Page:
All Quiet on the Western Front
Baumer’s duality represents the duality of war and the psychological conflict that effects numerous soldiers who have experienced war. The duality of Baumer’s personality is meant to symbolize ( stand for) the divisions that are essential ingredients in all wars.
In war, individuals are called upon to sacrifice their lives and to kill people they do not even personally know in order to serve their nation. At the same time, the military and that nation reduce the average front line soldier’s existence to a sub-human level and endanger all the citizens of the nation by taking them into a war, the purposes of and motivation for which are never clear to the citizens and soldiers who are impacted. An example of the duality of war is when Baumer gets his leave and goes back home to visit his ailing other.
When he is back in his old neighborhood, the old men (who are too old to take part in active service) assure him that they do not begrudge him and his fellow front-line soldiers having the “best” food and clothing while those back at home have been nearly-starved and impoverished.
All of Germany’s money is going to the war effort; meanwhile, Baumer and his fellow soldiers have been eating horse-meat and rat-meat on the front lines.
Baumer’s own inner-conflict leads hi to take the potato cakes his dying mother has labored to send with him back to the front and give them to the Russian prisoners that are supposed to be his enemies. Baumer’s duality is represented quite fully in that single scene as the reader both sympathizes with him for feeling alienated from his old home and feels unsympathetic to Baumer giving away the potato cakes his sick mother labored to make for him.
Baumer’s ambivalence to his mother and family and his unexpected (and unpatriotic) gesture toward the Russians show how war has both humanized and dehumanized him simultaneously. Even though his experience at the front has taught him compassion for his enemies, he also become alienated from his country.
By choosing to show such deep-rooted dualities in his lead character, Remarque was able to explore the dualities of war itself. Baumer’s internal conflicts mirror the literal war and are brought to a crises because of the literal war.
2)Was Paul`s death at the end of the novel a blessing or a tragedy to Baumer himself? Could Paul have returned to society and enjoyed a gratifying life after the war? Take a stand and defend your opinion based on the incidents of the novel.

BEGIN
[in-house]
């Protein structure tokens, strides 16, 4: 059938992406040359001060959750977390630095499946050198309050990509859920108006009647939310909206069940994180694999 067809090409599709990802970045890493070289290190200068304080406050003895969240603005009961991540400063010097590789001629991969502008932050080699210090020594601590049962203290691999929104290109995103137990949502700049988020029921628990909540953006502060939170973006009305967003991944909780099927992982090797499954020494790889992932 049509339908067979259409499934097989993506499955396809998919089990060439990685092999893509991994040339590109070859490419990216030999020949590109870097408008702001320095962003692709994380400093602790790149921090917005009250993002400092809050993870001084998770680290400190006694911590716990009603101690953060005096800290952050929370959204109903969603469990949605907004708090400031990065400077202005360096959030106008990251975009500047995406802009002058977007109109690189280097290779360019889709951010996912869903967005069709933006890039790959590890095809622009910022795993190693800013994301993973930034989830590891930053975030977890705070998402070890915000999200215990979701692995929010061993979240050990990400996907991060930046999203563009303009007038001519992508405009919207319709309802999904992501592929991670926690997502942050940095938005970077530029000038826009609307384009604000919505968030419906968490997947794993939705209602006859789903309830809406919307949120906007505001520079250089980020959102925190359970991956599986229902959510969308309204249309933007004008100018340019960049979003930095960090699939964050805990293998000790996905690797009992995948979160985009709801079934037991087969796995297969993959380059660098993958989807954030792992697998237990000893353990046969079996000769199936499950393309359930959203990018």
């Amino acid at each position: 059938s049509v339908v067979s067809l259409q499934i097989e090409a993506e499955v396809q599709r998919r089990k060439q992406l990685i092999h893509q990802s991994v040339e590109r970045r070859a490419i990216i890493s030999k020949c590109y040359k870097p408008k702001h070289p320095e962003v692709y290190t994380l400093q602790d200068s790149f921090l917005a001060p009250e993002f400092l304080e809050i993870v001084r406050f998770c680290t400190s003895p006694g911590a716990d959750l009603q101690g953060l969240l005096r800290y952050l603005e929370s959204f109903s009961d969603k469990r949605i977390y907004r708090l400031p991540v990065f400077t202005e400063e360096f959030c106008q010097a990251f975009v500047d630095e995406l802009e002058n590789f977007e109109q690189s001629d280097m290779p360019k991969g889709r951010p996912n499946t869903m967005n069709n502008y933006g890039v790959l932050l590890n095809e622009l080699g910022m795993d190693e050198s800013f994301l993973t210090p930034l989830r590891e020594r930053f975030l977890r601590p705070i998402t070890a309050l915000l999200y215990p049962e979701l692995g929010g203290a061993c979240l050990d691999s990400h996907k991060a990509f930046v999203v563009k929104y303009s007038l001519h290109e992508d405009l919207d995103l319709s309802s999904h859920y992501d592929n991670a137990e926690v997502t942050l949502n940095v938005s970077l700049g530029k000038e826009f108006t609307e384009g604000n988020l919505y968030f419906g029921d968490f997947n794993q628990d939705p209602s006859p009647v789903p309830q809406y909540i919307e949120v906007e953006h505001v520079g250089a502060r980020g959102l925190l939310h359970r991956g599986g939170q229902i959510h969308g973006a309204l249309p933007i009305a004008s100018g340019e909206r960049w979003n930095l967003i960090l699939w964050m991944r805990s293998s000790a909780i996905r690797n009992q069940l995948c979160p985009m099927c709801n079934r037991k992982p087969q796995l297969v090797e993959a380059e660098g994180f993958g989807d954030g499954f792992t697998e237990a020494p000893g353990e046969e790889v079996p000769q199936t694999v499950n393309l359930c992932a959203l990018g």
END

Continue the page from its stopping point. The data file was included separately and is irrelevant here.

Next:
Baumer’s death is tragic. However, the reader is made completely aware that the world that Baumer formerly lived in: the Germany he went to war to fight for and protect, no longer existed and also Baumer himself no longer existed as he once had been.
The novel records Baumer’s mental and emotional breakdown in great detail and Remarque is careful to show the damage war has inflicted to every aspect of Baumer’s life including his family life, his professional life, his emotional and physical well-being, his country and way of life, his sex drive and his ability to distinguish friend from foe.
Remarque makes it clear that — had he survived the war — Baumer’s life would be in ruins just as his country would be in ruins and that the psychological damage experienced by Baumer from being on the front lines would impact his life forever.
On the other hand, Baumer’s death should probably not be considered a blessing because there is also hope for recovery even in defeat and mental distress. Baumer was shown to be smart, courageous, compassionate, and strong despite the constant struggle and hardships of his life on the front lines and the alienation he began to feel from his friends, family, and country.
To call Baumer’s death anything other than tragic would be to rob “All Quiet on the Western Front” of much of its power as an anti-war novel. The fact that Baumer endures the hardships and insanities described throughout the rising action of the novel are meant to show his fortitude and basic goodness.
It is supposed to be a great tragedy that he is killed and his death is supposed to stand for the death of every soldier killed in the Great War including those who were his enemies. It is the novel’s statement that every man that dies is special and should have lived to fulfill his life rather than wasting it on a battlefield fighting for a cause he may not have even understood.
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